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Organ Symphony No 5 in F minor, Op 42 No 1

first performed on 19 October 1879

The F minor Fifth Symphony (1879) and earlier G minor Sixth (1878) open the Op 42 quartet, dedicated to the pianist and piano-maker Auguste Wolff, a former business partner in Paris of Pleyel. Each majesterially refute Paul Henry Láng's damning 1941 view that Widor's 'symphonies for organ' are merely the 'contrapuntally belaboured products of a flat and scant musical imagination, the bastard nature of which is evident from the title alone'; that their 'creative force springs more from the technical than from the spiritual'. Whether or not Schweitzer was entirely correct to say that the Fifth 'deserts' the path of its predecessors, 'the lyric withdraws' (1951), is arguable. Certainly, along with No 6 (7 and 8 too), its slow counterfoiling content, the 'mouvement lent ou modéré à la Mendelssohn' element (François Sabatier, 1991), would seem to continue rather than abandon earlier traits. Progressiveness, though, there most certainly it—what Schweitzer calls that 'something else [striving] to take form'. Near opines that 'the ["signature work"] Fifth and ["astounding", "innovative"] Sixth Symphonies show the composer in full control of his craft, and thus provide a pivotal point to mark the transition to Widor's second creative period […] Still in his mid-thirties […] mature and successful [a man of "distinct musical personality"] working in large forms'.

'By the grace of its abundant inspiration […] the preferred symphony with the public' (Le Ménestrel, 1889), the epic Fifth similarly divides into five parts, with a reflective, suggestively terpsichorean inner core, comprising an impeccably gauged Allegro cantabile, a fantastical, whimsical A flat Andantino quasi Allegretto, and a C major Adagio. Contrasting the Sixth, however, variation procedure replaces sonata discipline. Self-evidently so in the opening Allegro vivace—a bronzed, lithe theme leading the way. And indirectly in the falling/rising step sequences of the closing maggiore Toccata—a fabled 'wedding' allegro of simple yet ingenious tonal patterning, thunderous climax, inexorable foot-work, and unremitting manual dexterity, the octuplet semiquavers of the right-hand calling for high-velocity staccato articulation. The first ascertainable public performance was given by Widor in Lyon on 16 December 1880, inaugurating Cavaillé-Coll's new organ in Saint François de Sales. From this fact, a handful of truncated Paris outings in 1879—at Saint François Xavier (27 February, first movement) and the Trocadéro—and the internal evidence of the score, Near reasons interestingly that the Fifth may have been composed 'with an instrument other than Saint-Sulpice in mind'—just as the Sixth had been intended for elsewhere (the 1878 Exposition Universelle). 'Several passages require an expressive Positif division—something that the Saint-Sulpice organ did not have, but which Saint François Xavier [built by Fermis & Persil], Saint François de Sales and the Trocadéro instruments included.'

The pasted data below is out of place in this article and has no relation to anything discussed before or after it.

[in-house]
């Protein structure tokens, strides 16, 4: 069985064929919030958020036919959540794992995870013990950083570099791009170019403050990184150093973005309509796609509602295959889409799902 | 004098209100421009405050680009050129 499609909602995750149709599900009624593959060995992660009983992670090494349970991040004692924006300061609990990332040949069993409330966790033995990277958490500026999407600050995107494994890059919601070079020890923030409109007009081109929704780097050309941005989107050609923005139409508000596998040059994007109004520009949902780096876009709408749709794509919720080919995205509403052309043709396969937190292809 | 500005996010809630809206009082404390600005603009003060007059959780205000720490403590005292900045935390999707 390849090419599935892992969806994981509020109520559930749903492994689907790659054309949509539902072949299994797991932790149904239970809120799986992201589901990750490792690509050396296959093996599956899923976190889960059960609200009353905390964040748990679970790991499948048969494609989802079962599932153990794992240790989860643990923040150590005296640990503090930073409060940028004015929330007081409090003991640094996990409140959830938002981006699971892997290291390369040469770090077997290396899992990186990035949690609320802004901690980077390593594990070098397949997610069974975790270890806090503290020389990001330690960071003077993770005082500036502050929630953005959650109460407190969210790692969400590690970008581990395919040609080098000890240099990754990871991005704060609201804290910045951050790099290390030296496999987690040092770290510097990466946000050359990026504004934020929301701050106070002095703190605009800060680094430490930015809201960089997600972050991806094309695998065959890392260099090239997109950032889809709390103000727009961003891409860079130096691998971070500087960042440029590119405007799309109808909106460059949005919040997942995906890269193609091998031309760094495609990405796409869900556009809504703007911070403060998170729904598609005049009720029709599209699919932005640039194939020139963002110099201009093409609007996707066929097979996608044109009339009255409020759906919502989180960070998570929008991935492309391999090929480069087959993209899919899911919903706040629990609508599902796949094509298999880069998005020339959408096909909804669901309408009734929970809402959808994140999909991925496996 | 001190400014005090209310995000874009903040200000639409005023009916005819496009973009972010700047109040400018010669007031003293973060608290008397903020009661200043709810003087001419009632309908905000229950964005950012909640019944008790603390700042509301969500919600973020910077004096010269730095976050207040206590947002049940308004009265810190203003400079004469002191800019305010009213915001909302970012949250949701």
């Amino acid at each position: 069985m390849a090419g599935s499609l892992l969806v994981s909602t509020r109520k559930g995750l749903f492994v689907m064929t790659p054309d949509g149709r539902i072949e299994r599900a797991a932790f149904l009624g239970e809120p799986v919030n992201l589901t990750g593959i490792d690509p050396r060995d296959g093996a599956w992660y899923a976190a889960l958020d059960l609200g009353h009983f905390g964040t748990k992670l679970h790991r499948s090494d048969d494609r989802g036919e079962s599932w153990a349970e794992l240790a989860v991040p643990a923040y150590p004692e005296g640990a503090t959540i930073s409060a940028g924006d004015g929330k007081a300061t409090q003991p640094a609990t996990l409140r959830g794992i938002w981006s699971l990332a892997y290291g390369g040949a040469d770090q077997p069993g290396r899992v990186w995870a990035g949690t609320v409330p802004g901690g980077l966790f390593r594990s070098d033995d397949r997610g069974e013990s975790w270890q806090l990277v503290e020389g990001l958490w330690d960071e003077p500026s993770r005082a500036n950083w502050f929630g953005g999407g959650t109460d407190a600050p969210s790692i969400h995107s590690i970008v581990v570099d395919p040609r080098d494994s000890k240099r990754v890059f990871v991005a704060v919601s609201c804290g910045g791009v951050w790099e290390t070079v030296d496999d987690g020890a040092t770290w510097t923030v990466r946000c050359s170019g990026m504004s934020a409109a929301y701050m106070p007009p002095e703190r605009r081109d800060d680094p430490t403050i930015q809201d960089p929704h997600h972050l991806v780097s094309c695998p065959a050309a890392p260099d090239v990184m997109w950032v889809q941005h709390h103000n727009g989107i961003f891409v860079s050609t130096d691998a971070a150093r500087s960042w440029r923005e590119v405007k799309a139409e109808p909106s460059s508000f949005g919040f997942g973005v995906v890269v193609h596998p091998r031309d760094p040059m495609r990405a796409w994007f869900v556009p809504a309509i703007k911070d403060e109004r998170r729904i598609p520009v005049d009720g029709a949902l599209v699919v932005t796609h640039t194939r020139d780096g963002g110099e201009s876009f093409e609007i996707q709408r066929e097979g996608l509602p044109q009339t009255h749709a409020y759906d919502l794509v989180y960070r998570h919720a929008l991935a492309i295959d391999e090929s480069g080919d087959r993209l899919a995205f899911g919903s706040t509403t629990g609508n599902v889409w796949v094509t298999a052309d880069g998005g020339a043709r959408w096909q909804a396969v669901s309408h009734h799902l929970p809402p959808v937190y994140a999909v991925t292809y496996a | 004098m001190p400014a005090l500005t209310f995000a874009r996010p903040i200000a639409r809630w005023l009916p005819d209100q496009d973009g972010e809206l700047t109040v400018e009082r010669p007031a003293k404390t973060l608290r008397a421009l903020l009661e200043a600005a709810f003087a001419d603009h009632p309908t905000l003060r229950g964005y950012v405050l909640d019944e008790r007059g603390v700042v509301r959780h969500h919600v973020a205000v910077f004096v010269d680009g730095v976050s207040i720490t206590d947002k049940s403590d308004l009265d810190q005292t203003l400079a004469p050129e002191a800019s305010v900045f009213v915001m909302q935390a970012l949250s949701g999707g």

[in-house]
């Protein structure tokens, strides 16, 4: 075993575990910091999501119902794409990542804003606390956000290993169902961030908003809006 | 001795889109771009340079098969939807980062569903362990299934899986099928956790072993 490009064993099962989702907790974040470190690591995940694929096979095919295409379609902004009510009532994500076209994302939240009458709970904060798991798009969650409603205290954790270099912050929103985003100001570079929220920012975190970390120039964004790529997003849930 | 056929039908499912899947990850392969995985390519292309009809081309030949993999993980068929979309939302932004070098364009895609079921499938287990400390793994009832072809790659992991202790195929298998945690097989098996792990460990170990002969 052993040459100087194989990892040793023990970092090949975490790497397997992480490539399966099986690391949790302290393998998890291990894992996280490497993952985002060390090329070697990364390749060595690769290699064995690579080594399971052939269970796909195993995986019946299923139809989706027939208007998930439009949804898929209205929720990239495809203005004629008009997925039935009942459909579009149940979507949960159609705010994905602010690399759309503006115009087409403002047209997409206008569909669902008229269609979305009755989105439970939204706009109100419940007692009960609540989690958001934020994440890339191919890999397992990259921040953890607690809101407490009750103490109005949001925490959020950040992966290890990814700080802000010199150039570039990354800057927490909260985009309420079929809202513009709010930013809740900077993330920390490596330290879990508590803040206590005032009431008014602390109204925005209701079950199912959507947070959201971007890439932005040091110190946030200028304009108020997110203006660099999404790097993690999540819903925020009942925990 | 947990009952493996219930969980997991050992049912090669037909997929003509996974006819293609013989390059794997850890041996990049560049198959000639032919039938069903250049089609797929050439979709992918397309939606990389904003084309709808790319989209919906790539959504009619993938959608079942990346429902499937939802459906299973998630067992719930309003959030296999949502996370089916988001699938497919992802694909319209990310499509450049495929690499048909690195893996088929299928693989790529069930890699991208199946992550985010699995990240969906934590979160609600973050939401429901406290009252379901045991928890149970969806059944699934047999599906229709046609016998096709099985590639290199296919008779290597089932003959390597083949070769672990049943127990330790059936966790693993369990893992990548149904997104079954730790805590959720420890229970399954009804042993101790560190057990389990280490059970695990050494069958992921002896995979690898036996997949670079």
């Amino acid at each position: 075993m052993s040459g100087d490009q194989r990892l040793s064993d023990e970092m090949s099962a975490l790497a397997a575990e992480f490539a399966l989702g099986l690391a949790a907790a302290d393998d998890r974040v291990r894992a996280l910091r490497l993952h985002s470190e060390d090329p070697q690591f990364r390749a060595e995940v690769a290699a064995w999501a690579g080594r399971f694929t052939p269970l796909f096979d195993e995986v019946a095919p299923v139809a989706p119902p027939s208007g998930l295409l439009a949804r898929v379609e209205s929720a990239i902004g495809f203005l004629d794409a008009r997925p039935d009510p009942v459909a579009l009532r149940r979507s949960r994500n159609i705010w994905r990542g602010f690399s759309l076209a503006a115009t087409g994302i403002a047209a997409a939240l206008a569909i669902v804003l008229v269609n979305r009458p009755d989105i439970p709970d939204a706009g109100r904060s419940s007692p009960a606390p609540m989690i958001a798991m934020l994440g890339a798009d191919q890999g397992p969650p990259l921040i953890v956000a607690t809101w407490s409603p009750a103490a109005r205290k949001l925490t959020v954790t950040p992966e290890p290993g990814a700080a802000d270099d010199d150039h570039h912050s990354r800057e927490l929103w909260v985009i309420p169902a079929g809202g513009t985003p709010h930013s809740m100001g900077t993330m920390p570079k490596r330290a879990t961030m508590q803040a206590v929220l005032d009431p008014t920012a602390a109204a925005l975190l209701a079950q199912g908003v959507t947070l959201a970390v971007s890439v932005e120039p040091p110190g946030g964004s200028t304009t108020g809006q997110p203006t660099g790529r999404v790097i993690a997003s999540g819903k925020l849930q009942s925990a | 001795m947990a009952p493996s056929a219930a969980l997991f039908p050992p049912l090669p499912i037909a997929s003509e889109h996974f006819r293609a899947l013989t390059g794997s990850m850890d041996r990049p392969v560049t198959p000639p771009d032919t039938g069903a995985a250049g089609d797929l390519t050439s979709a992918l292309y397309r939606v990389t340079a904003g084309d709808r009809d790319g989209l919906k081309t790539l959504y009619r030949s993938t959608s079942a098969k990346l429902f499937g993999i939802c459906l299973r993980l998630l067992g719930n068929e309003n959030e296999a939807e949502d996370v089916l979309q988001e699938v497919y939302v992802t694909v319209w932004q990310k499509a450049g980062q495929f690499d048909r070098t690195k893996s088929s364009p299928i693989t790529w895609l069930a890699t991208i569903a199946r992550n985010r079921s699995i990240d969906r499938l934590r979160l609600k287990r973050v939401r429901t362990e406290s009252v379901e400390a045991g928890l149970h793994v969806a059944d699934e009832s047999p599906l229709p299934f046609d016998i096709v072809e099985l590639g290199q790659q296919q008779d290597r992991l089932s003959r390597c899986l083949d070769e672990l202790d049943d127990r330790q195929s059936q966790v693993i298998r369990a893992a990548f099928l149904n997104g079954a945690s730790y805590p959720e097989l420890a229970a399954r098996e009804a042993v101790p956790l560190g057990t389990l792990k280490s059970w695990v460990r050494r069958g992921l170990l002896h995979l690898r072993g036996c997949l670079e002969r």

from notes by Ateş Orga © 2019


Widor: Symphony No 5
Widor: The Complete Organ Works
SIGCD596Download only
Widor: The Organ Symphonies, Vol. 1
Studio Master: SIGCD292Download onlyStudio Master FLAC & ALAC downloads available
Organ Fireworks, Vol. 9
CDA67228Archive Service


Movement 1: Allegro vivace
Track 1 on CDH55144 [10'01]
Track 6 on SIGCD292 [10'21] Download only
Track 1 on SIGCD596 CD3 [10'21] Download only
Movement 2: Allegro cantabile
Track 2 on CDH55144 [6'08]
Track 7 on SIGCD292 [8'03] Download only
Track 2 on SIGCD596 CD3 [8'03] Download only
Movement 3: Andantino quasi allegretto
Track 3 on CDH55144 [6'42]
Track 8 on SIGCD292 [8'24] Download only
Track 3 on SIGCD596 CD3 [8'24] Download only
Movement 4: Adagio
Track 4 on CDH55144 [5'52]
Track 9 on SIGCD292 [4'33] Download only
Track 4 on SIGCD596 CD3 [4'33] Download only
Movement 5: Toccata: Allegro
Track 22 on CDA67228 [6'07] Archive Service
Track 5 on CDH55144 [5'26]
Track 10 on SIGCD292 [6'11] Download only
Track 5 on SIGCD596 CD3 [6'11] Download only

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